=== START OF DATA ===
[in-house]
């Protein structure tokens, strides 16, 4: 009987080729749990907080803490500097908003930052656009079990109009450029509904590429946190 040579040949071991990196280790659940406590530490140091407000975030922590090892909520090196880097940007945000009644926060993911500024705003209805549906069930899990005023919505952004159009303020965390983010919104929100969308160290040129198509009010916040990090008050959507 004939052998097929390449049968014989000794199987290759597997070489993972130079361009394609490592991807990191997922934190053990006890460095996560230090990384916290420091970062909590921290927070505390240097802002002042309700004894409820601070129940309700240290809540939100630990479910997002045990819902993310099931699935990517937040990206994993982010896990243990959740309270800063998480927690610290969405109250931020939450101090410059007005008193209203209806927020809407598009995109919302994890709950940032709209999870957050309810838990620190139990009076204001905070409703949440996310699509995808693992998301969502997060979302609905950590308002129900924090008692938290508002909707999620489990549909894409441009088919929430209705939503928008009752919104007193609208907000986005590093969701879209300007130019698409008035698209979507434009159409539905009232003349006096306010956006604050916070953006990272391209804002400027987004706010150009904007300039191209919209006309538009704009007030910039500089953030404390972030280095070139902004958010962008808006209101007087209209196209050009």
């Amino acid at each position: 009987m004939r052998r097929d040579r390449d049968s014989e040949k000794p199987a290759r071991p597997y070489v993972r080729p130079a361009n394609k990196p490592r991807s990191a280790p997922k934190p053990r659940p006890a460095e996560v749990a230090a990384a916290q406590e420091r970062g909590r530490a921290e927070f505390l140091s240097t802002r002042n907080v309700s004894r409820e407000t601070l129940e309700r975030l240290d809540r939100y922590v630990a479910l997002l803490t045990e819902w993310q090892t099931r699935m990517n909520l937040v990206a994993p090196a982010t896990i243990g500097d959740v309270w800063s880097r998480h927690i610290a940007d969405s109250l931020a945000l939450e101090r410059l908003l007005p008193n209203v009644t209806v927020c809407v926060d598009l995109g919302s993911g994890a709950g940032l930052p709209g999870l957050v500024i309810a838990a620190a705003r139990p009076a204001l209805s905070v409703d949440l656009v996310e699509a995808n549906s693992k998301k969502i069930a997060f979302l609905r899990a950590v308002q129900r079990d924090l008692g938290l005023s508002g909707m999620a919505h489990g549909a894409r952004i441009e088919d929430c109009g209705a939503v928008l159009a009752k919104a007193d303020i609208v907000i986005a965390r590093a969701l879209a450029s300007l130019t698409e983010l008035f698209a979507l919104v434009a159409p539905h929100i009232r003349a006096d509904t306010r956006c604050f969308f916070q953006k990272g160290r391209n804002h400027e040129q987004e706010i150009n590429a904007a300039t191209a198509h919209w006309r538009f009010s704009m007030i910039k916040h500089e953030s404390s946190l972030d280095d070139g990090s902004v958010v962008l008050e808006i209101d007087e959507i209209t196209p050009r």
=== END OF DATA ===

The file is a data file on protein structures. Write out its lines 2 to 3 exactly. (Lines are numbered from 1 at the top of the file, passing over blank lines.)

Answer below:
């Protein structure tokens, strides 16, 4: 009987080729749990907080803490500097908003930052656009079990109009450029509904590429946190 040579040949071991990196280790659940406590530490140091407000975030922590090892909520090196880097940007945000009644926060993911500024705003209805549906069930899990005023919505952004159009303020965390983010919104929100969308160290040129198509009010916040990090008050959507 004939052998097929390449049968014989000794199987290759597997070489993972130079361009394609490592991807990191997922934190053990006890460095996560230090990384916290420091970062909590921290927070505390240097802002002042309700004894409820601070129940309700240290809540939100630990479910997002045990819902993310099931699935990517937040990206994993982010896990243990959740309270800063998480927690610290969405109250931020939450101090410059007005008193209203209806927020809407598009995109919302994890709950940032709209999870957050309810838990620190139990009076204001905070409703949440996310699509995808693992998301969502997060979302609905950590308002129900924090008692938290508002909707999620489990549909894409441009088919929430209705939503928008009752919104007193609208907000986005590093969701879209300007130019698409008035698209979507434009159409539905009232003349006096306010956006604050916070953006990272391209804002400027987004706010150009904007300039191209919209006309538009704009007030910039500089953030404390972030280095070139902004958010962008808006209101007087209209196209050009």
């Amino acid at each position: 009987m004939r052998r097929d040579r390449d049968s014989e040949k000794p199987a290759r071991p597997y070489v993972r080729p130079a361009n394609k990196p490592r991807s990191a280790p997922k934190p053990r659940p006890a460095e996560v749990a230090a990384a916290q406590e420091r970062g909590r530490a921290e927070f505390l140091s240097t802002r002042n907080v309700s004894r409820e407000t601070l129940e309700r975030l240290d809540r939100y922590v630990a479910l997002l803490t045990e819902w993310q090892t099931r699935m990517n909520l937040v990206a994993p090196a982010t896990i243990g500097d959740v309270w800063s880097r998480h927690i610290a940007d969405s109250l931020a945000l939450e101090r410059l908003l007005p008193n209203v009644t209806v927020c809407v926060d598009l995109g919302s993911g994890a709950g940032l930052p709209g999870l957050v500024i309810a838990a620190a705003r139990p009076a204001l209805s905070v409703d949440l656009v996310e699509a995808n549906s693992k998301k969502i069930a997060f979302l609905r899990a950590v308002q129900r079990d924090l008692g938290l005023s508002g909707m999620a919505h489990g549909a894409r952004i441009e088919d929430c109009g209705a939503v928008l159009a009752k919104a007193d303020i609208v907000i986005a965390r590093a969701l879209a450029s300007l130019t698409e983010l008035f698209a979507l919104v434009a159409p539905h929100i009232r003349a006096d509904t306010r956006c604050f969308f916070q953006k990272g160290r391209n804002h400027e040129q987004e706010i150009n590429a904007a300039t191209a198509h919209w006309r538009f009010s704009m007030i910039k916040h500089e953030s404390s946190l972030d280095d070139g990090s902004v958010v962008l008050e808006i209101d007087e959507i209209t196209p050009r």